Mealybugs are injurious to cashew plantations in India, West Africa, Tanzania, Thailand, etc. (Table 60.1).


Natural Enemy Sooty Mold Cashew Tree Neem Seed Kernel Extract Cashew Plant 
These keywords were added by machine and not by the authors. This process is experimental and the keywords may be updated as the learning algorithm improves.


  1. Abdul Rahiman P, Vijayalakshmi CK, Reddy AGS (1995) Occurrence and distribution of mealy bug in coffee. Kisan World 22(11):39–40Google Scholar
  2. Ambethgar V, Lakshmanan V, Naina Mohammed SE (2000) Managing mealybugs in cashew. Science and Technology, The Hindu, February 24, 2000Google Scholar
  3. Ambethgar V (2002a) Record of entomopathogenic fungi from Tamil Nadu and Pondicherry. J Entomol Res 26(2):1–7Google Scholar
  4. Ambethgar V (2002b) Insect visitors of cashew in North-Eastern Zone of Tamil Nadu. Progress Hortic 34(2):223–229Google Scholar
  5. Ambethgar V, Bhat PS (2008) Entomogenous fungi associated with insect pests in cashew orchards of Tamil Nadu. In: Mason PG, Gillespie DR, Vincent C (eds) Proceedings of ISBCA 3, USDA-Forest Service, pp 562–563Google Scholar
  6. Ambethgar V (2011) Field evaluation of some insecticides against white-tailed mealybug, Ferrisia virgata (Cockerell) infesting cashew. In: Souvenir and abstract of the international symposium on Cashew, 09–12 December 2011, Madurai, India, pp 131–132Google Scholar
  7. Ben-Dov Y (1994) A systematic catalogue of the mealybugs of the world (Insecta: Homoptera: Coccoidea: Pseudococcidae and Putoidae) with data on geographical distribution, host plants, biology and economic importance. Intercept Limited, Andover, 686 pGoogle Scholar
  8. Bentley BL (1977) The protective function of ants visiting the extrafloral nectaries of Bixa orellana L. (Bixaceae). J Ecol 65:27–38CrossRefGoogle Scholar
  9. Chellappan M, Lawrence L, Indhu P, Cherian T, Anitha S, Jimcymaria T (2013) Host range and distribution pattern of papaya mealy bug, Paracoccus marginatus Williams and Granara de Willink (Hemiptera: Pseudococcidae) on selected Euphorbiaceae hosts in Kerala. J Trop Agric 51(1–2):51–59Google Scholar
  10. De Lotto G (1964) Observations on African mealy bugs (Hemiptera: Coccoidea). Bull Brit Mus Nat Hist Entomol 14:343–397Google Scholar
  11. Godse SK, Bhole SR, Munj AY, Gurav SS (2003) Chemical control of mealybugs (Ferrisia virgata Cockerell). Cashew 17(2):15–17Google Scholar
  12. Lad SK, Patil PD, Godase SK (2013) Record of mealy bugs infesting fruit crops in in Konkan Region of Maharashtra. J Appl Zool Res 24(2):141–145Google Scholar
  13. Mahapatro GK (2008) Helopeltis management by chemicals in cashew: A critical concern. Indian J Entomol 70(4):293–308Google Scholar
  14. Mani M, Krishnamoorthy A, Singh SP (1990) The impact of the predator, Cryptolaemus montrouzieri Mulsant, on pesticide-resistant populations of the striped mealybug, (Ckll.) on guava in India. Insect Sci Appl 11(2):167–170Google Scholar
  15. Maniania NK (2011) Integrated management of major insect pests and diseases of cashew in East and Western Africa. Factsheet-BAF Advisory Service on Agricultural Research for Development, Gotingen, Germany, pp 1–2Google Scholar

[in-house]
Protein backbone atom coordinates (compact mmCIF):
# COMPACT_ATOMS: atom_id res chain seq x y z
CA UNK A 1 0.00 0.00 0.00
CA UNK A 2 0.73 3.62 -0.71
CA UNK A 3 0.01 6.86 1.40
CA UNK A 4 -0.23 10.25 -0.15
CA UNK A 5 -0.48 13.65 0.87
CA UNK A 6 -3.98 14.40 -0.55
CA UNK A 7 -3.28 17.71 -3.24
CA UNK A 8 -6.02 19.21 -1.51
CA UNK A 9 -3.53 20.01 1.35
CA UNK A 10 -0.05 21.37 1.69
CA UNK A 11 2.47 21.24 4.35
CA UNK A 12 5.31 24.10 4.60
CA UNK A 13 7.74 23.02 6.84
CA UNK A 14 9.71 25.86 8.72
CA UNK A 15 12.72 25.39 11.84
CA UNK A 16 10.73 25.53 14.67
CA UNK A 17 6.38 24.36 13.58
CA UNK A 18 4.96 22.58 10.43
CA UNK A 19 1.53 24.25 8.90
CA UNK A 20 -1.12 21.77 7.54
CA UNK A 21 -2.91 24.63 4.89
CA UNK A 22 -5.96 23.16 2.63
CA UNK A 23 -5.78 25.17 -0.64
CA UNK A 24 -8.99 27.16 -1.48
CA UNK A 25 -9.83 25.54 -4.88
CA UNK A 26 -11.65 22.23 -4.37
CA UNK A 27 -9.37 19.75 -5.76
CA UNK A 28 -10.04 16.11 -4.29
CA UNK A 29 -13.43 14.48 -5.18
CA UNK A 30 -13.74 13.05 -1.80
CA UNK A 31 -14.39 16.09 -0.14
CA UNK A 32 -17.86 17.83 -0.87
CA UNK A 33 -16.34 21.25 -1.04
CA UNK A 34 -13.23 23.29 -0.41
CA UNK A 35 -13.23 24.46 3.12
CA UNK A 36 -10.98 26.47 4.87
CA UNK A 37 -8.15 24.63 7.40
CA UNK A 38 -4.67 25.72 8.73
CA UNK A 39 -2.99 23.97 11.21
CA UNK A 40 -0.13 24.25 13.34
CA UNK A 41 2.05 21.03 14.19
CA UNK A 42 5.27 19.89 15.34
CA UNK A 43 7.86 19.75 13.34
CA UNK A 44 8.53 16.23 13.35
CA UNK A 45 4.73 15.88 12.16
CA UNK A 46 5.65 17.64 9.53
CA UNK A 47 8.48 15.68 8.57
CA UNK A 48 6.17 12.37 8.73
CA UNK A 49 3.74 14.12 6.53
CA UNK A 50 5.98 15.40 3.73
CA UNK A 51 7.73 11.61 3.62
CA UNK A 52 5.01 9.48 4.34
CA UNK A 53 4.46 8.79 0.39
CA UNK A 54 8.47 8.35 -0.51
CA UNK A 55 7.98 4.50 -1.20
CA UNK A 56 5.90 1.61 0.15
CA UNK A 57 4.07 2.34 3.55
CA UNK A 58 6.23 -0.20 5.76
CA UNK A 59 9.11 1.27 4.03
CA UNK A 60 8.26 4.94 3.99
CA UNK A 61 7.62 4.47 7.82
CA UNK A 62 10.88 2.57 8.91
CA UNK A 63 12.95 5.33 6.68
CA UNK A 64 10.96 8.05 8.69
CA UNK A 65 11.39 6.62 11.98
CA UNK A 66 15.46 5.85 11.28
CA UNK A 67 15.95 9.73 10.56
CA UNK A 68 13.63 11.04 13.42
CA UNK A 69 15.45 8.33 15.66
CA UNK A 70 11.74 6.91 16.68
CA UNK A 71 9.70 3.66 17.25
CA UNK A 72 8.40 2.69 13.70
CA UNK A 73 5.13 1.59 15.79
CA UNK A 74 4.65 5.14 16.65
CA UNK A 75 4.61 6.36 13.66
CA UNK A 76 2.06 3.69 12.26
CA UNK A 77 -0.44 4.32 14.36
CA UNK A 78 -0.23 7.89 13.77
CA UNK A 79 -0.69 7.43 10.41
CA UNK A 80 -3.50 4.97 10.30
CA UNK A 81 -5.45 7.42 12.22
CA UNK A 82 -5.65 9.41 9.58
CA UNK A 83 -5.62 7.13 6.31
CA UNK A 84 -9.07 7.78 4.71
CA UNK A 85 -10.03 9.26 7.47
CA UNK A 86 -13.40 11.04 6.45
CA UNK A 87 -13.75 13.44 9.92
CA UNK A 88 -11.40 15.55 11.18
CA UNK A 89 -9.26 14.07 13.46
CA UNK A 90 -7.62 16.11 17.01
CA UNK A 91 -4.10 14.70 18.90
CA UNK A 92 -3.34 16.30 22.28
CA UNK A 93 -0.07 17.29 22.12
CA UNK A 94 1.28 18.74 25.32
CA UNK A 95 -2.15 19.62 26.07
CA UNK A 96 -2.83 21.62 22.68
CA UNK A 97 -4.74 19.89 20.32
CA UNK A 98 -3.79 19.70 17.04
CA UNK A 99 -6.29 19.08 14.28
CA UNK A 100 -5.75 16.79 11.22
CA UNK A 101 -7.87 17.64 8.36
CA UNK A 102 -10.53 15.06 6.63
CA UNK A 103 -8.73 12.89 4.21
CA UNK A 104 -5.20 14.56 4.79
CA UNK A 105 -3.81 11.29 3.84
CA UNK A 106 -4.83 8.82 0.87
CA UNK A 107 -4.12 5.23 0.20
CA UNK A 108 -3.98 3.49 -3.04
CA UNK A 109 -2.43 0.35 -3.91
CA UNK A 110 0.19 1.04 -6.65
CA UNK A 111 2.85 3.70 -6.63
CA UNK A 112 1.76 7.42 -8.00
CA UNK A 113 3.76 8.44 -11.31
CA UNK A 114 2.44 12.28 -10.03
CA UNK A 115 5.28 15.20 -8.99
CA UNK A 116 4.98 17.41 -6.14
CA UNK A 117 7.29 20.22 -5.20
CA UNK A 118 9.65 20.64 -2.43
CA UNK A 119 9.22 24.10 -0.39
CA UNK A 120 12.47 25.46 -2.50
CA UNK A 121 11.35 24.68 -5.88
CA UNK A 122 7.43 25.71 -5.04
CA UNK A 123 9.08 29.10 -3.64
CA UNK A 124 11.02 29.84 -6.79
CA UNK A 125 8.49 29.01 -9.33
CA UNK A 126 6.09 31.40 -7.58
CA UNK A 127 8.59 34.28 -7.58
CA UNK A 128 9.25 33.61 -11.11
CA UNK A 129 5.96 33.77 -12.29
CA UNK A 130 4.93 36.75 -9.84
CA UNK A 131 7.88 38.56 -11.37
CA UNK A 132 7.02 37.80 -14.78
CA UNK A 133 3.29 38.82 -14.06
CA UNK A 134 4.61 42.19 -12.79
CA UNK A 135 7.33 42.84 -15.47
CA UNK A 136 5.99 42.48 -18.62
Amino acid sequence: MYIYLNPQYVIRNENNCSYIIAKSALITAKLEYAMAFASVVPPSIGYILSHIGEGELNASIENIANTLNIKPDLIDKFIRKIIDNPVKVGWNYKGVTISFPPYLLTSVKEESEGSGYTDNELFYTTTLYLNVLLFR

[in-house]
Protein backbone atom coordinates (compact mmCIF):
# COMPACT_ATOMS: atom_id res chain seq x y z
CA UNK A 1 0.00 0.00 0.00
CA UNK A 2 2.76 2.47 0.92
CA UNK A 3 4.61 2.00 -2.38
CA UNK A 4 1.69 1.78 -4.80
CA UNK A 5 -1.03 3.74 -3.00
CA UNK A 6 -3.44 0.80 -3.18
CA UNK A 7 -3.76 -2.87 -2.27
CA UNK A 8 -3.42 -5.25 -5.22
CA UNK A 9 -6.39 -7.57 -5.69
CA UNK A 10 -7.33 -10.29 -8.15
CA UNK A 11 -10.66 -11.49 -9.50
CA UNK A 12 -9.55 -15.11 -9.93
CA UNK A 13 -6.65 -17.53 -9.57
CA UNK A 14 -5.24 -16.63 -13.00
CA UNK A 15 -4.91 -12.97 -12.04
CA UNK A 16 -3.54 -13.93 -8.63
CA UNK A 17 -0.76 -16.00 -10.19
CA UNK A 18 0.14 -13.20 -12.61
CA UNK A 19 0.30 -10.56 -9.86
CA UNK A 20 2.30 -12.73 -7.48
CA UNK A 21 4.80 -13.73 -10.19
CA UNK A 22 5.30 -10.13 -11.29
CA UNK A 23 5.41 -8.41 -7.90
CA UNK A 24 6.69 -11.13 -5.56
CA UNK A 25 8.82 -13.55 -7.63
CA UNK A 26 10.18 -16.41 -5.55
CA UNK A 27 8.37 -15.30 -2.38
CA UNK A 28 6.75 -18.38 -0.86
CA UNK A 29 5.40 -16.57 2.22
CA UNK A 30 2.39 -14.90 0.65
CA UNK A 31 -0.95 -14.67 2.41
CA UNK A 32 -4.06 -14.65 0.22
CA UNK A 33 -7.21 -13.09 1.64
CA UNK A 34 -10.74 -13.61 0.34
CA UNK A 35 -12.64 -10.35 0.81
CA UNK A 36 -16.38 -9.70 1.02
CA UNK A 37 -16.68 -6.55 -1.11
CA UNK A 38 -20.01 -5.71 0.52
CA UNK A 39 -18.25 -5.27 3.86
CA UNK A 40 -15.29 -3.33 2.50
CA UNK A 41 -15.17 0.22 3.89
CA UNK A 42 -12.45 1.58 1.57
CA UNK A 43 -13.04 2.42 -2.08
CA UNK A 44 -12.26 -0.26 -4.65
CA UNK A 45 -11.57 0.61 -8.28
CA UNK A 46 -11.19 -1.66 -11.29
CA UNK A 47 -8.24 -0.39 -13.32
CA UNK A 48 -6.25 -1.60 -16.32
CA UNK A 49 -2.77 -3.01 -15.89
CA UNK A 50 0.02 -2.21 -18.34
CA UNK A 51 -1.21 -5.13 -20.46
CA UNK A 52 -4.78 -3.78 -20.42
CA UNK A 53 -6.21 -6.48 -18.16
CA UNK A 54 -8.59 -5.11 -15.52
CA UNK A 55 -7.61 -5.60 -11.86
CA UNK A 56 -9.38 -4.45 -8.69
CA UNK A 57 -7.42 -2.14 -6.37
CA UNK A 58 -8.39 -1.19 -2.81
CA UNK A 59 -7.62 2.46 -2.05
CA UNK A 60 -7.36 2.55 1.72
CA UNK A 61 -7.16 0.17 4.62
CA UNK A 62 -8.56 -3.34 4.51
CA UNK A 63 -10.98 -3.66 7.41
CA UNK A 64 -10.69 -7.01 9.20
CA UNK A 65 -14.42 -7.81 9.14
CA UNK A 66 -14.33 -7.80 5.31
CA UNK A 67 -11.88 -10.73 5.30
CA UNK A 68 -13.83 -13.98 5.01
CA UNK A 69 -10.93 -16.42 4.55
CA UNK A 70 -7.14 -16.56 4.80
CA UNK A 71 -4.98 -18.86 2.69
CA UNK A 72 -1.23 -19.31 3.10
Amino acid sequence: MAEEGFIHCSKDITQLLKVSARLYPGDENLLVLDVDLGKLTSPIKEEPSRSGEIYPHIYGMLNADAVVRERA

16. Maruthadurai R, Desai AR, Chidananda Prabhu HR, Singh NP (2012) Insect pests of cashew and their management. Technical Bulletin 28/2012, ICAR Research Complex for Goa, India, 16 pGoogle Scholar
  17. Rai PS (1984) Hand book on cashew pests. Researchco Publication, New Delhi, 124pGoogle Scholar
  18. Rickson FR, Rickson MM (1998) The cashew nut, Anacardium occidentale (Anacardiaceae), and its perennial association with ants: extrafloral nectary location and the potential for ant defense. Am J Bot 85(6):835–849CrossRefPubMedGoogle Scholar
  19. Strickland AH (1947) Coccids attacking cacao (Fheobroma cacao L.), in West Africa, with descriptions offive new species. Bull Entomol Res 38:497–523CrossRefPubMedGoogle Scholar
  20. Sunitha ND, Jagginavar SB, Biradar AP (2009) Bioefficacy botanicals and newer insecticides against grape vine mealybug, Maconellicoccus hirsutus (Green). Karnataka J Agric Sci 22:710–711Google Scholar
  21. Topper CP (2002) Issues and constraints related to the development of cashew nuts from five selected African countries. International Trade Centre (ITC)-Common Fund for Commodities (CFC), Reunion Regionale sur le Developpement des Exportations de noix de Cajou d’ Afrique, Cotonou, Bénin, pp 1–24Google Scholar
  22. Venette RC, Davis EE (2004) Mini risk assessment: passionvine mealybug, Planococcus minor (Maskell) (Pseudococcidae: Hemiptera). Department of Entomology, University of Minnesota, St.Paul, USA, pp 1–30Google Scholar
  23. Williams DJ (1996) A synoptic account of the mealybug genus Ferrisia (Hem., Pseudococcidae). Entomol Month Mag 132:1–10Google Scholar
  24. Williams DJ (2004) Mealybugs of southern Asia. The Natural History Museum/Southdene SDN. BHD, London/Kuala Lumpur, 896 pGoogle Scholar
  25. Williams DJ, Matile-Ferrero D (2005) Mealybugs from Zanzibar and Pemba islands with a discussion of a potential invasive species (Hemiptera, Pseudococcidae). (Summary In French). Revue Franyaise d’Entomol 27(4):145–152Google Scholar

Copyright information

© Springer India 2016

Authors and Affiliations

  1. 1.Tamil Nadu Agricultural University, Regional Research StationVridhachalamIndia

Personalised recommendations